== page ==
CJ Bentley is an animal behavior expert and Senior Director of Operations for the Michigan Humane Society (MHS). She routinely appears in local media and has helped launch, develop and manage many innovative pet behavior and training programs, including Pawsitive Start, within MHS. She is the former executive director and current member of the Association of Pet Dog Trainers (APDT).
What was your first pet?
When I was about 9, I got a guinea pig named Snuggles. I remember falling in love with a basset hound at the pet store, but my parents were adamant - no dogs! I stared at the dog and cried and cried ... and took Snuggles home. I treated him like a dog. He had a terrific life.
Do you have any current pets?
A 6-year-old red Doberman I adopted from our Westland shelter just about 5 months ago.
When did you know you wanted to be a behaviorist?
I'm not sure I knew there was such a thing as a behaviorist but when I was about 10-years-old, my friend across the street (who had a dog) and I discovered a free book by Rudd Weatherwax, the trainer of Lassie.
It talked about dog breeds and training. All you had to do was mail 5 wrappers from a certain hotdog brand and they'd send you the book.
I looked at that book so much the pages fell out. I was convinced I wanted a Wheaten Terrier and learned all about how to train dogs to be like Lassie. I even slept with the book under my pillow.
Tell us about your educational background and how it prepared you for this profession.
I majored in English and Public Relations at Central Michigan University and worked in advertising for many years. I also volunteered at the Michigan Humane Society walking dogs. It was there that I met my first "grown up" dog, Tugg. Tugg was aggressive to other dogs and my future was set in motion.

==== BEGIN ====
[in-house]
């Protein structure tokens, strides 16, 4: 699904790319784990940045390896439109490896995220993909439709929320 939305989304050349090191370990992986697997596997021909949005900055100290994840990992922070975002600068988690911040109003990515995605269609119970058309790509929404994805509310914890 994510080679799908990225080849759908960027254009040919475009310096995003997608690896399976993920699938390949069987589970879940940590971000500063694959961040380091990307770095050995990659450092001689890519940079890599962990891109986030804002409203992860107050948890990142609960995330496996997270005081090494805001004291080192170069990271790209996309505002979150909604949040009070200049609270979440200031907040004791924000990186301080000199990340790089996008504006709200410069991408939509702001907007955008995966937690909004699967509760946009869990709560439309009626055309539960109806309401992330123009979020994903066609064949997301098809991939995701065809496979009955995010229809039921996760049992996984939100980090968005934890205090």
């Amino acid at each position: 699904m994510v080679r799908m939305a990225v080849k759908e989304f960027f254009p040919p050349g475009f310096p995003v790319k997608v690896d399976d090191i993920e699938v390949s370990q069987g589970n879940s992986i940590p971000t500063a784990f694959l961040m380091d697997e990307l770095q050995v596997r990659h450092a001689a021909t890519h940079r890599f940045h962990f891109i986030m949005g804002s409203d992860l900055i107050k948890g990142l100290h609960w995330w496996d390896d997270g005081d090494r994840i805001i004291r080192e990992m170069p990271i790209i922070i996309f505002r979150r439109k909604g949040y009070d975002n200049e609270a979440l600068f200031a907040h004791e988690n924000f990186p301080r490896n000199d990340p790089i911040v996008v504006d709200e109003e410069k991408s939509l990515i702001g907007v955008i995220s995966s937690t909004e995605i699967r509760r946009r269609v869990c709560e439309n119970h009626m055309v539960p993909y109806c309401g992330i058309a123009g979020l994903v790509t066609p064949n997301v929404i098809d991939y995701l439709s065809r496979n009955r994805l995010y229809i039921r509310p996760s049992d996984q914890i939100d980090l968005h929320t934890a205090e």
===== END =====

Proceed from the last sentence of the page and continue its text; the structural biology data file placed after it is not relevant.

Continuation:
I joined the APDT and learned volumes about how dogs think and learn. Eventually I became their Executive Director before joining the staff at the Michigan Humane Society. First I helped run their behavior and training department. Now, I'm the Sr. Director of Operations.
Why is it important to help shelter pets?
Shelter pets have been given up. It's important to remember that not everyone gives up on their pet because they just feel like it. Some people are devastated and are simply left with no choice. All of our animals have been separated from their families. They need time to heal, and to learn to love people again.
Animals are amazing. They have so much love to give. Some take a bit longer and need a bit more patience to understand that they can have a great home again. Others put their hearts right out there - ready to love anyone who will have them.
What's the most rewarding part of the job?
The letters and photos we get from adopters telling about or showing us the new homes they've given our shelter animals.
Describe your favorite experience - a time when you felt like your job was making a difference.
The other day I was lecturing at a prison for a program designed to help the men become better fathers. My session is on how treating animals with respect translates into good life lessons for your kids. Some of [the inmates] have fought dogs or know people who do.